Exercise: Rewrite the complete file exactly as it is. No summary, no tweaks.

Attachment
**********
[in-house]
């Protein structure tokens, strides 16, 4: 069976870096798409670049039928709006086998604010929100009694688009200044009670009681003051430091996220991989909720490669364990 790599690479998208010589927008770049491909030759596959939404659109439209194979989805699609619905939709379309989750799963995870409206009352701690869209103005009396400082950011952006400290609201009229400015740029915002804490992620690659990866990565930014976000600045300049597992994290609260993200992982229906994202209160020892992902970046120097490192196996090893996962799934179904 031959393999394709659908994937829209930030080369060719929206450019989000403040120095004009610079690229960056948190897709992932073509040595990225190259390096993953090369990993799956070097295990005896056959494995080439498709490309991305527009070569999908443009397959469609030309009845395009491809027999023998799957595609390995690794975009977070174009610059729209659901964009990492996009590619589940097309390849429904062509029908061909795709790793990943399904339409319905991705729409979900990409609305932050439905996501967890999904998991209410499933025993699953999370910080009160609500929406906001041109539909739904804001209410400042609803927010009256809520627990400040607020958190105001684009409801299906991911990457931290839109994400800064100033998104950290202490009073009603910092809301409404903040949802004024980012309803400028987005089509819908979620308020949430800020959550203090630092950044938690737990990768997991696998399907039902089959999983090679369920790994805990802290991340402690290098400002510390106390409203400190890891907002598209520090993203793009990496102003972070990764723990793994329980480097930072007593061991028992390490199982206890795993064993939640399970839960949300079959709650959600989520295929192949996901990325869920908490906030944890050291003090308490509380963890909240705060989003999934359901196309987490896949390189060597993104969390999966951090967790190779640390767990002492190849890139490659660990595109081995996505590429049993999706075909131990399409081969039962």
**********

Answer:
[in-house]
């Protein structure tokens, strides 16, 4: 069976870096798409670049039928709006086998604010929100009694688009200044009670009681003051430091996220991989909720490669364990 790599690479998208010589927008770049491909030759596959939404659109439209194979989805699609619905939709379309989750799963995870409206009352701690869209103005009396400082950011952006400290609201009229400015740029915002804490992620690659990866990565930014976000600045300049597992994290609260993200992982229906994202209160020892992902970046120097490192196996090893996962799934179904 031959393999394709659908994937829209930030080369060719929206450019989000403040120095004009610079690229960056948190897709992932073509040595990225190259390096993953090369990993799956070097295990005896056959494995080439498709490309991305527009070569999908443009397959469609030309009845395009491809027999023998799957595609390995690794975009977070174009610059729209659901964009990492996009590619589940097309390849429904062509029908061909795709790793990943399904339409319905991705729409979900990409609305932050439905996501967890999904998991209410499933025993699953999370910080009160609500929406906001041109539909739904804001209410400042609803927010009256809520627990400040607020958190105001684009409801299906991911990457931290839109994400800064100033998104950290202490009073009603910092809301409404903040949802004024980012309803400028987005089509819908979620308020949430800020959550203090630092950044938690737990990768997991696998399907039902089959999983090679369920790994805990802290991340402690290098400002510390106390409203400190890891907002598209520090993203793009990496102003972070990764723990793994329980480097930072007593061991028992390490199982206890795993064993939640399970839960949300079959709650959600989520295929192949996901990325869920908490906030944890050291003090308490509380963890909240705060989003999934359901196309987490896949390189060597993104969390999966951090967790190779640390767990002492190849890139490659660990595109081995996505590429049993999706075909131990399409081969039962």